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Incidents in the Life of a Slave Girl | Study Guide

Harriet Jacobs

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Incidents in the Life of a Slave Girl | Chapter 38 : Renewed Invitations to Go South | Summary



Linda returns to New York and, imagining "spectres" (ghosts) rising up on the shores of the United States, hurries on to Boston to see her children. Ellen is succeeding in school, but Benny has been insulted by his fellow apprentices for being black and has abandoned his trade for whaling. Linda cries at the news.

She receives a letter from her former mistress, who has married and is moving to Virginia. Independently of her father, she asks Linda to accompany her. "If you are not willing to come, you may purchase yourself; but I should prefer having you live with me," she writes. Insulted to be thought "stupid enough to be caught by such professions," Linda ignores her request. She knows the Flints have her address but remains in Boston, hoping she can continue to elude them. She refuses to think of buying her own freedom, telling readers that any laws that would say she is anyone's property are "the regulations of robbers, who had no rights that I was bound to respect." She notes that the Fugitive Slave Law, under which she would have been in even greater danger, hadn't been passed at the time.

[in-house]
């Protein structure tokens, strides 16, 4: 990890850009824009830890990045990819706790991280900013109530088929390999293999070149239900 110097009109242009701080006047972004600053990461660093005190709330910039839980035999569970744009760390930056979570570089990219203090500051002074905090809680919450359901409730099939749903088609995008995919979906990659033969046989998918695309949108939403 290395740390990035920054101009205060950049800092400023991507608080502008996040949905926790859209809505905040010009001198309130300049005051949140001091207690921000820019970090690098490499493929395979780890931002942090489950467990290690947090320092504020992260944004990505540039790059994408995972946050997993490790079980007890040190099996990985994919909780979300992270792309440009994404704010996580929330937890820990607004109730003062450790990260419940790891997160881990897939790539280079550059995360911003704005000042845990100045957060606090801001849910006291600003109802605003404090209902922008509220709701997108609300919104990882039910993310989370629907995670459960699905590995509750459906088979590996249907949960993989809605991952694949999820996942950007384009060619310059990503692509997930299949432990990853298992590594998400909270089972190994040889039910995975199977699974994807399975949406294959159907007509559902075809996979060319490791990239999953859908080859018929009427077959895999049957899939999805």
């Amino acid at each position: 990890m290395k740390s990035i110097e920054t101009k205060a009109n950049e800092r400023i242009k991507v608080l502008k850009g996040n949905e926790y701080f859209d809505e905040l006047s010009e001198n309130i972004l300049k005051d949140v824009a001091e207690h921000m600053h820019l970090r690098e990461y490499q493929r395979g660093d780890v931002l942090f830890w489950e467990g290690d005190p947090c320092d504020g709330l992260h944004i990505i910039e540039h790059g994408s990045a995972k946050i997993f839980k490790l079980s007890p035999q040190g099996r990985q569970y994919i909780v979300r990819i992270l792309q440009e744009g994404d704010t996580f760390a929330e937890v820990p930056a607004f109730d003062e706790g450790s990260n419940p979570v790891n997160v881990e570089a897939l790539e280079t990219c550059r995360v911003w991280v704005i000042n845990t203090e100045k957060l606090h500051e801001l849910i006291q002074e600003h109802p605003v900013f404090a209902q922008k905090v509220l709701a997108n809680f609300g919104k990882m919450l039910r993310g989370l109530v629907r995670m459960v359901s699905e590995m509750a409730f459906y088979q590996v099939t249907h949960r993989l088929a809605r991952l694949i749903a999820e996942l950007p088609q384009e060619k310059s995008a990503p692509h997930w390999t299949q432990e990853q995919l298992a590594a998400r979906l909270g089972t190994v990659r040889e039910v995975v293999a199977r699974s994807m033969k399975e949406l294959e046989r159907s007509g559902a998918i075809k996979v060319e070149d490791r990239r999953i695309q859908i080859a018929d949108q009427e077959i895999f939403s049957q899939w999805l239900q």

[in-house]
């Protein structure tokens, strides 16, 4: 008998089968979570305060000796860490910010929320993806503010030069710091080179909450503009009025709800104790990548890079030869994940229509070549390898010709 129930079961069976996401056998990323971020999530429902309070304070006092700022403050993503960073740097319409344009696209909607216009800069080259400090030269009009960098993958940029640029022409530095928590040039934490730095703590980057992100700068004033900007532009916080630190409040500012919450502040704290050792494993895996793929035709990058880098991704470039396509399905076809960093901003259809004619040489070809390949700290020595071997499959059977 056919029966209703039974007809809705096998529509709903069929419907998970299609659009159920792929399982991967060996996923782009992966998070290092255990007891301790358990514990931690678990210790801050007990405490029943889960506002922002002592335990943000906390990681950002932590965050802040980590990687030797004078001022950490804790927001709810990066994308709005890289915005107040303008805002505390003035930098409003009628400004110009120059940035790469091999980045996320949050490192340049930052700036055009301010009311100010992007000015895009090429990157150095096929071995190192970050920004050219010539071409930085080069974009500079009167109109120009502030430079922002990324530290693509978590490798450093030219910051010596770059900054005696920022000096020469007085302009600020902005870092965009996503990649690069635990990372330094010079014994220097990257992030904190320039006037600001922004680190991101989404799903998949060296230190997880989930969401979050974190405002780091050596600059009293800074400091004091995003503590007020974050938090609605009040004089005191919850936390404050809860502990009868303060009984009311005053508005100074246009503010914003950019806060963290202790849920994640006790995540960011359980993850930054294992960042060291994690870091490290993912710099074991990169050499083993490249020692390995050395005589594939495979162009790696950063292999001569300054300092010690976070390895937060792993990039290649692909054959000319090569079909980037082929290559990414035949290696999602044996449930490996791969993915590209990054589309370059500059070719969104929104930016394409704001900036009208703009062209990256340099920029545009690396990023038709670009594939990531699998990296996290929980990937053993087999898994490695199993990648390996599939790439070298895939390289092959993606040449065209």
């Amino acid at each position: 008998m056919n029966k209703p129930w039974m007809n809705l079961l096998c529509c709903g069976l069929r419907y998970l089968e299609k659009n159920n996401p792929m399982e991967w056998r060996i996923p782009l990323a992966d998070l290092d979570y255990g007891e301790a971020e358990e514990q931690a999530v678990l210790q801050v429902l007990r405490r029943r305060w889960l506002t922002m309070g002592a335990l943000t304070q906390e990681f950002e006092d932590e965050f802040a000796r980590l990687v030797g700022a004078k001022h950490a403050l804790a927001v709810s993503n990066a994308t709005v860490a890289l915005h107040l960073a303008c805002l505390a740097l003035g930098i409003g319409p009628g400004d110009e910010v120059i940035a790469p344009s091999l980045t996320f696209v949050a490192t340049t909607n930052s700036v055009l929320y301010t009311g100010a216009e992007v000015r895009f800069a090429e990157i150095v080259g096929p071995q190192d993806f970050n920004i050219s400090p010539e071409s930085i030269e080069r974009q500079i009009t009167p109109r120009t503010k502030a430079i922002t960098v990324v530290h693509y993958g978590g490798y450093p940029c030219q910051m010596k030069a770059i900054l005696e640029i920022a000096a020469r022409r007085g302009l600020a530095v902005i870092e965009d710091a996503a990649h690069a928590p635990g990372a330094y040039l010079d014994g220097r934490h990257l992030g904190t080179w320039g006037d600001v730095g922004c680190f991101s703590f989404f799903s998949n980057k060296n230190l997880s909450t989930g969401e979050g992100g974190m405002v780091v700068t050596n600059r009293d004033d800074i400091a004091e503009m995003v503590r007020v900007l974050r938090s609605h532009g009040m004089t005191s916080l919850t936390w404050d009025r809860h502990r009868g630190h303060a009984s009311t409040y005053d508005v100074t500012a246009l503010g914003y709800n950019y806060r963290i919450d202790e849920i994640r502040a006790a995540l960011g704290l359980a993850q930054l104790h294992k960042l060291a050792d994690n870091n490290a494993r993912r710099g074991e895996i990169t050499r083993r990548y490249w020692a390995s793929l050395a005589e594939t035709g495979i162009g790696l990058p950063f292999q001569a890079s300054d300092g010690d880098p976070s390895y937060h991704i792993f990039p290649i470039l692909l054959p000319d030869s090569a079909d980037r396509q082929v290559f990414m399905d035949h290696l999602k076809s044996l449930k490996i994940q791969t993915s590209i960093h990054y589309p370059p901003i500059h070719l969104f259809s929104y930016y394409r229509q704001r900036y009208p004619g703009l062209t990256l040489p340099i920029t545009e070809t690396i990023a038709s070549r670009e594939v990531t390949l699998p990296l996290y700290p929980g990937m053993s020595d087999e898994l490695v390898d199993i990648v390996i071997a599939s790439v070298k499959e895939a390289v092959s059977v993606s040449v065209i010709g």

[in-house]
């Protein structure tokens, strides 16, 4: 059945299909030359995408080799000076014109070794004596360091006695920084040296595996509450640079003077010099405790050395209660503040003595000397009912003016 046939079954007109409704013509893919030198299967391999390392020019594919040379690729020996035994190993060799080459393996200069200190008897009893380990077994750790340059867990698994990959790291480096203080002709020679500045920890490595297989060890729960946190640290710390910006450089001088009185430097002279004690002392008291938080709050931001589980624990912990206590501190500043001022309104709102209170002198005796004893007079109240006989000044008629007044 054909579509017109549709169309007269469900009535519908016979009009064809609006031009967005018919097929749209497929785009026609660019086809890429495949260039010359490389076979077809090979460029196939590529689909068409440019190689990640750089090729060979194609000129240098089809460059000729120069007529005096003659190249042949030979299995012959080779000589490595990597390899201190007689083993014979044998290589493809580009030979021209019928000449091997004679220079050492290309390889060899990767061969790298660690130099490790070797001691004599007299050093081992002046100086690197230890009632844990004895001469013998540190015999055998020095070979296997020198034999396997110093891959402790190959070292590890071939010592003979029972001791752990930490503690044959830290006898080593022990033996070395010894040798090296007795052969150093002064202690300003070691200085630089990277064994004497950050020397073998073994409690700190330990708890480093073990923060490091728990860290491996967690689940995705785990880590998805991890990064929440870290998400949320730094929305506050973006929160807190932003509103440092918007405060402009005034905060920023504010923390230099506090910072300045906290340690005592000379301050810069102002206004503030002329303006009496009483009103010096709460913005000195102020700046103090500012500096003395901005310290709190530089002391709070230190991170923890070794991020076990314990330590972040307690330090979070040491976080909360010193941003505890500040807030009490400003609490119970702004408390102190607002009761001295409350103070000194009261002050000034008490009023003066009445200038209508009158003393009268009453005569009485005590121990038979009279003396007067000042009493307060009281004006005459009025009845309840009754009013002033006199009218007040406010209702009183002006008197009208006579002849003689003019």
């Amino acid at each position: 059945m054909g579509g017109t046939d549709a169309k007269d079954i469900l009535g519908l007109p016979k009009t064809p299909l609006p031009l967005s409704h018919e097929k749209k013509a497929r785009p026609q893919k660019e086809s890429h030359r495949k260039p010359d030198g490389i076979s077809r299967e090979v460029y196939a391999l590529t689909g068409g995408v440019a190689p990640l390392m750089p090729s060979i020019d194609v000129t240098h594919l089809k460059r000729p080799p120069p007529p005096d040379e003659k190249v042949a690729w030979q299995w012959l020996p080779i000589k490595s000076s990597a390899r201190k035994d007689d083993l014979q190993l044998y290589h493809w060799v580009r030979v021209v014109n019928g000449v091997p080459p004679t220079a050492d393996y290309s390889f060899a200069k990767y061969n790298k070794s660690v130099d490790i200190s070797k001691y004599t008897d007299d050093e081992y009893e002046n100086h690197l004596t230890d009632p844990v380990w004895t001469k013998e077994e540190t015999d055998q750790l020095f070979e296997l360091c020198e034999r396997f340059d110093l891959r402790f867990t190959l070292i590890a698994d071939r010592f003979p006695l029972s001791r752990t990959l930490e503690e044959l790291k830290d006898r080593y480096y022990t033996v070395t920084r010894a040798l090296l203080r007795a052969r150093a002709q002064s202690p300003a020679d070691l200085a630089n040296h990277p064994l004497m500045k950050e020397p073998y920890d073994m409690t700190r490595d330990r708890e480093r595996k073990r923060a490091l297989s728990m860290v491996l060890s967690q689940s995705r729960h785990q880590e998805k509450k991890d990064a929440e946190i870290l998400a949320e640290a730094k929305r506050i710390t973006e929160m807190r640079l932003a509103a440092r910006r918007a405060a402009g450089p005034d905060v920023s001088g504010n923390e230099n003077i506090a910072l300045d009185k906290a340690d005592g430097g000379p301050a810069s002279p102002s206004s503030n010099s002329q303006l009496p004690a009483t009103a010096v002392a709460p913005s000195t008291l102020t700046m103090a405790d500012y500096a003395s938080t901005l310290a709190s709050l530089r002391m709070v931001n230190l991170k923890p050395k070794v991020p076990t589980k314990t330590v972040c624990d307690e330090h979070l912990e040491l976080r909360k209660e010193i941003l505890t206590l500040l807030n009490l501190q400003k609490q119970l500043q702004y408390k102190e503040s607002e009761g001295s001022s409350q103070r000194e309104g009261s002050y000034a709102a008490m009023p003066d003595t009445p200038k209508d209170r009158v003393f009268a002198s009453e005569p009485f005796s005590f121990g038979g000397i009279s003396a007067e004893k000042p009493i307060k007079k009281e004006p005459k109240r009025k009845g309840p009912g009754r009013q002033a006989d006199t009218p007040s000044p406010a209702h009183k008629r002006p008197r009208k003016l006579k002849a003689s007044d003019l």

A somber mood hangs over Linda's return from England. Images of ghosts on the shore punctuate the "tedious" voyage back. Following her positive experience abroad, Linda observes, "It is a sad feeling to be afraid of one's native country." Jacobs here states a truth felt by African Americans well into the 20th century. Expatriates such as Josephine Baker, Richard Wright, James Baldwin, and Chester Himes all chose to live in France rather than continue to experience the racism and injustice of the United States.

Linda's ability to navigate letters fluently helps her obtain and maintain her freedom. Her cunning shows the power of literacy, which slaveholders strive to withhold from slaves. Corrupt laws—forbidding slaves to read and write—encourage slavery. Fortunately Linda recognizes Emily's note is manipulative.

Linda is infuriated by the injustice of paying for herself. She knows the law protects and defends the Flints; she simply can't see herself as anyone's property. By refusing to submit, Linda continues to fight for justice and lead by example.

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